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The pound jumps, Russian pledges help boost oil, and traders are waiting for last month's Fed minutes. Here are some of the things people in markets are talking about today.
At 2:00 p.m. New York time, traders will find out what Federal Reserve Vice Chairman Stanley Fischer meant on Sunday when he described September's decision to postpone an interest rate hike as a "close call." The minutes of the latest Federal Open Market Committee meeting could shift fed fund futures contracts, which at 6:12 a.m. ET showed investors assigning about a two-thirds probability of a December rate increase and a less than 20 percent chance of one next month. There were three dissenters among the 10 voting members at the September meeting that ended with the central bank opting to keep rates steady. Meanwhile, data show the Fed's preferred measure of inflation ticked up to 1.7 percent in the year through August, to reach its highest level in almost two years.
A Brexit hearing
At 12:30 p.m. in London, U.K. Parliament will discuss a motion from the opposition Labour Party calling for a "full and transparent debate on the government's plan for leaving the EU" that would allow MPs to "properly scrutinize that plan" before Prime Minister Theresa May begins formal talks. The likelihood that their oversight will take the form of a vote helped the pound climb toward its biggest gain in almost two months. It was trading 1.1 percent higher at $1.2250 at 5:56 a.m. ET, even if it's still this year's worst-performing major currency.
Thai bhat falls
Thailand’s baht has fallen every day this week after the royal palace said last weekend that King Bhumibol Adulyadej’s health was unstable, while equities on the SET Index extended the week's declines to 6.5 percent by the close. Revered by many for what they say has been his unifying presence during a seven-decade reign, the 88 year-old ruler's health is closely watched by markets. Prime Minister Prayuth Chan-Ocha returned to Bangkok today, but is not expected to make a statement.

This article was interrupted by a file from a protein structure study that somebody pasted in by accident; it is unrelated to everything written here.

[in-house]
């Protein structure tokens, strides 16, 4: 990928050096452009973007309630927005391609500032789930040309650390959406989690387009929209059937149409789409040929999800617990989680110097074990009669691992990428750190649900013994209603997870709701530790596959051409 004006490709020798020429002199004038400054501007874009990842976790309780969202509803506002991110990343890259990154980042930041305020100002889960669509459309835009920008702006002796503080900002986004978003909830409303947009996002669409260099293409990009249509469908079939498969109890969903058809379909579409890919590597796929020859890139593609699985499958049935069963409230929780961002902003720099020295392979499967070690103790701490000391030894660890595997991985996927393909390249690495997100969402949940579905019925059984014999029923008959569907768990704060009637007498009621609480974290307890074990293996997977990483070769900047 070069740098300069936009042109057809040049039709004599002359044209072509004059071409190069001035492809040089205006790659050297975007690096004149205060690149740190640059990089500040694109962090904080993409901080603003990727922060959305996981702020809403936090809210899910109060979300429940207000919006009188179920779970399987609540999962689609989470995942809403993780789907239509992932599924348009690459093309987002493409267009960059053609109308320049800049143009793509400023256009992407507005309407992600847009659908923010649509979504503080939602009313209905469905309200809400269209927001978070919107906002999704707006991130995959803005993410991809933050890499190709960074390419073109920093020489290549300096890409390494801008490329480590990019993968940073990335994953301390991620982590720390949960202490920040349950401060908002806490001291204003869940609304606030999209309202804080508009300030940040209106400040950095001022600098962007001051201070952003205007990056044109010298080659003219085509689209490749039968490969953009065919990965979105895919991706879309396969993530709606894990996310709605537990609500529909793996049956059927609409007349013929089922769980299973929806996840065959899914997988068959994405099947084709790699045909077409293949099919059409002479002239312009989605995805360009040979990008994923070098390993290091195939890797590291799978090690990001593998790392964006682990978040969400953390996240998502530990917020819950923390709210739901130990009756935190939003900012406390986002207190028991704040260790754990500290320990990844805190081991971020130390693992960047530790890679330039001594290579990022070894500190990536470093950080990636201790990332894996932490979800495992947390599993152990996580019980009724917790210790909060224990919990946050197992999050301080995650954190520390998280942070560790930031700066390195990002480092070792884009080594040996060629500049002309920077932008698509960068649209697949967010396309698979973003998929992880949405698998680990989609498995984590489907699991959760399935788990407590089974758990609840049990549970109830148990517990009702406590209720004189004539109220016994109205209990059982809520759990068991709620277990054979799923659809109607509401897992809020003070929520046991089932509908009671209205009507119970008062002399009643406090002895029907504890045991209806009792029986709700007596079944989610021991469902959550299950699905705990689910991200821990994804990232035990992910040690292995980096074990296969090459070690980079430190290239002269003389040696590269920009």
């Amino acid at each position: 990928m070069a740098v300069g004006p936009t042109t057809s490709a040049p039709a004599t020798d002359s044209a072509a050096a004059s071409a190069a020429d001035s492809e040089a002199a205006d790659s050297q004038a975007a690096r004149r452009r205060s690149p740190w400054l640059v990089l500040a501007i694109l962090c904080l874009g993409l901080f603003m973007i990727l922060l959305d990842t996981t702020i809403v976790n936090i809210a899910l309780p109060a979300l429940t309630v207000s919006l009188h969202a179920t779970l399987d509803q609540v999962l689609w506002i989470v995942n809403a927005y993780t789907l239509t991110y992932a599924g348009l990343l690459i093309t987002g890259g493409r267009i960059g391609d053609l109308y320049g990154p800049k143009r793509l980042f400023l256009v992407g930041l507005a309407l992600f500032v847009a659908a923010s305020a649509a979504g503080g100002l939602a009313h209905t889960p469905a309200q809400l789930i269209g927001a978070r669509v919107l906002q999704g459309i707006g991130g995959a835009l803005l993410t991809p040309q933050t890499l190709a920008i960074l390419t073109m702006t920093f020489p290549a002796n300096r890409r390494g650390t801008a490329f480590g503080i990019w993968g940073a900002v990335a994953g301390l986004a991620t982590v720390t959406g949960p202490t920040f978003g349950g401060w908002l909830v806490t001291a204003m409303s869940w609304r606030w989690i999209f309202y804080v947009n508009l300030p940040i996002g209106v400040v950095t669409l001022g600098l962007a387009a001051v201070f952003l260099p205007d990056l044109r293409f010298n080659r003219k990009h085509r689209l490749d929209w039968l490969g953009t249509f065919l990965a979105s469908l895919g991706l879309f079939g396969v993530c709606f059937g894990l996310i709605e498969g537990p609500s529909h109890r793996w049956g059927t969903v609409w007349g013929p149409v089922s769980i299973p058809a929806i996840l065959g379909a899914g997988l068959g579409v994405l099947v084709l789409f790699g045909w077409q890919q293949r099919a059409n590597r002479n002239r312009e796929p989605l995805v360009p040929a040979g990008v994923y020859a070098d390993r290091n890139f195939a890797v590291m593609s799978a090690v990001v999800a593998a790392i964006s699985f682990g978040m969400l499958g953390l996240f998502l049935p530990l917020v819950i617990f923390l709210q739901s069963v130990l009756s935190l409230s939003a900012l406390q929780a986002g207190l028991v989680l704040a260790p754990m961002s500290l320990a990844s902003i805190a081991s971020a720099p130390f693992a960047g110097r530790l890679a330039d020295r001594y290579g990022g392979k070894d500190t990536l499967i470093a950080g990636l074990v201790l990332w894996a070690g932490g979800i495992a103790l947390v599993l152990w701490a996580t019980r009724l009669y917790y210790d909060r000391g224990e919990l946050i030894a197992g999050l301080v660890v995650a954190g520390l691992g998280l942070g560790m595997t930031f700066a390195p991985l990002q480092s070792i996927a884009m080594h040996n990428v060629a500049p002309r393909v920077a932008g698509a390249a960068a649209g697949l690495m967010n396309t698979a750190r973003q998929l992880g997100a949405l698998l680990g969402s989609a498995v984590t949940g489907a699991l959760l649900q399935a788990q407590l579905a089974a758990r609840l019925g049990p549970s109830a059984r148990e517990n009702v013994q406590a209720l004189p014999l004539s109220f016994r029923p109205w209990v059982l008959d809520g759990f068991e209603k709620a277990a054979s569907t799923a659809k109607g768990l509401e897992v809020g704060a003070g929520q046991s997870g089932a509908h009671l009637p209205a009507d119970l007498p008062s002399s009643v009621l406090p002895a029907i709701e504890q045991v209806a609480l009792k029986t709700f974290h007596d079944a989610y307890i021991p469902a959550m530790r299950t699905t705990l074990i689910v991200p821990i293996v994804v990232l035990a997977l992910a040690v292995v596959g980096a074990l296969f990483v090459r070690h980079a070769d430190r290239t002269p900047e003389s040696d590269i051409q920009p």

Deutsche Bank boosts bond sale
There's some brighter news for Deutsche Bank AG, even if its senior bankers are getting poached. Less than a week after raising $3 billion in a private debt sale, the lender is said to have returned for another $1.5 billion. It sold the debt at a premium of 290 basis points, or slightly lower than the 300 bps seen at the Oct. 7 sale, but still twice that demanded in a public issue of similar notes back in August 2015. Elsewhere in the world of embattled European financials, Lloyds Banking Group Plc is said to be axing 1,340 jobs.
Putin production pledge
Oil climbed as OPEC received further commitments from Russia that the world’s largest energy exporter is willing to participate in efforts to curb production. The World Energy Congress entered its last day in Istanbul, where by 6 a.m. ET the Turkish lira traded within a hair's breadth of a record, weakening alongside other emerging markets.
What we've been reading
This is what's caught our eye over the last 24 hours.
- If Libor were a pop act, we'd be calling 2016 its comeback year.
- This means war! Infighting heats up within Republican ranks.
- The winner of 2016's economic Nobel Prize wants you to stop treating bonds like stocks.
- In booze news: alchemy at Johnnie Walker, and this trans-Pacific craft-beer tie-up.
- Beyond Flash Boys: Matt Levine interviews Brad Katsuyama.
- Goldman sees "a sharpening of the knives" in South Africa's ANC.
- For struggling farmers, wind is the new corn.